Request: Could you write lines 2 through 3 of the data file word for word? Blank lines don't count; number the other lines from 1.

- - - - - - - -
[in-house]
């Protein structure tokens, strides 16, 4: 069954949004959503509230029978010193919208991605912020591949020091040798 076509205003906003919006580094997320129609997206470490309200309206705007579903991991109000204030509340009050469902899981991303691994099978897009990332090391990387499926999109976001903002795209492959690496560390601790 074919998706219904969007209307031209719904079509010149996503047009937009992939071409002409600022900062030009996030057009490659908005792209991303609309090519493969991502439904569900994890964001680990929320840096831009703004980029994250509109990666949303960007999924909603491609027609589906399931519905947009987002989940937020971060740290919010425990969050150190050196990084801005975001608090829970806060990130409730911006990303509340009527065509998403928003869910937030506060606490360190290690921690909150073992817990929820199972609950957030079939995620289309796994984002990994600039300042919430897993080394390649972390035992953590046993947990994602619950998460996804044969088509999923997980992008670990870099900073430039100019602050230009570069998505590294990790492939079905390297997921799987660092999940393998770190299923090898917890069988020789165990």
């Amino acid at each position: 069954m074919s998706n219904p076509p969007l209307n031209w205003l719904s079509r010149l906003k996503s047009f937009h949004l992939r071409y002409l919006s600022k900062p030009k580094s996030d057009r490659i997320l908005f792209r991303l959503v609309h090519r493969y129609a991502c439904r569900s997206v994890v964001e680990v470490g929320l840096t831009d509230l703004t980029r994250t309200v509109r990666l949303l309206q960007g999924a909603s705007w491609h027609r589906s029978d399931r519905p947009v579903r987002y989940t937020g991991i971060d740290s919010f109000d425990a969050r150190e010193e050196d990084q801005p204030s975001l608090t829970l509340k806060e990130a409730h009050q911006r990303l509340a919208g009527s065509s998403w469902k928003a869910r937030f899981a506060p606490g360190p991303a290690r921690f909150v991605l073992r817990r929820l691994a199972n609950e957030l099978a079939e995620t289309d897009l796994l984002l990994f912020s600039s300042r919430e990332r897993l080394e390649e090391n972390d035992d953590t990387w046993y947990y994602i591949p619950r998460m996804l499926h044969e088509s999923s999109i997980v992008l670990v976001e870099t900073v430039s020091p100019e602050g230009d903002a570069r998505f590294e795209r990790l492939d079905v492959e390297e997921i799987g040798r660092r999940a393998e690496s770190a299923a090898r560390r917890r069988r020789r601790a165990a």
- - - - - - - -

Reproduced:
């Protein structure tokens, strides 16, 4: 069954949004959503509230029978010193919208991605912020591949020091040798 076509205003906003919006580094997320129609997206470490309200309206705007579903991991109000204030509340009050469902899981991303691994099978897009990332090391990387499926999109976001903002795209492959690496560390601790 074919998706219904969007209307031209719904079509010149996503047009937009992939071409002409600022900062030009996030057009490659908005792209991303609309090519493969991502439904569900994890964001680990929320840096831009703004980029994250509109990666949303960007999924909603491609027609589906399931519905947009987002989940937020971060740290919010425990969050150190050196990084801005975001608090829970806060990130409730911006990303509340009527065509998403928003869910937030506060606490360190290690921690909150073992817990929820199972609950957030079939995620289309796994984002990994600039300042919430897993080394390649972390035992953590046993947990994602619950998460996804044969088509999923997980992008670990870099900073430039100019602050230009570069998505590294990790492939079905390297997921799987660092999940393998770190299923090898917890069988020789165990």
């Amino acid at each position: 069954m074919s998706n219904p076509p969007l209307n031209w205003l719904s079509r010149l906003k996503s047009f937009h949004l992939r071409y002409l919006s600022k900062p030009k580094s996030d057009r490659i997320l908005f792209r991303l959503v609309h090519r493969y129609a991502c439904r569900s997206v994890v964001e680990v470490g929320l840096t831009d509230l703004t980029r994250t309200v509109r990666l949303l309206q960007g999924a909603s705007w491609h027609r589906s029978d399931r519905p947009v579903r987002y989940t937020g991991i971060d740290s919010f109000d425990a969050r150190e010193e050196d990084q801005p204030s975001l608090t829970l509340k806060e990130a409730h009050q911006r990303l509340a919208g009527s065509s998403w469902k928003a869910r937030f899981a506060p606490g360190p991303a290690r921690f909150v991605l073992r817990r929820l691994a199972n609950e957030l099978a079939e995620t289309d897009l796994l984002l990994f912020s600039s300042r919430e990332r897993l080394e390649e090391n972390d035992d953590t990387w046993y947990y994602i591949p619950r998460m996804l499926h044969e088509s999923s999109i997980v992008l670990v976001e870099t900073v430039s020091p100019e602050g230009d903002a570069r998505f590294e795209r990790l492939d079905v492959e390297e997921i799987g040798r660092r999940a393998e690496s770190a299923a090898r560390r917890r069988r020789r601790a165990a």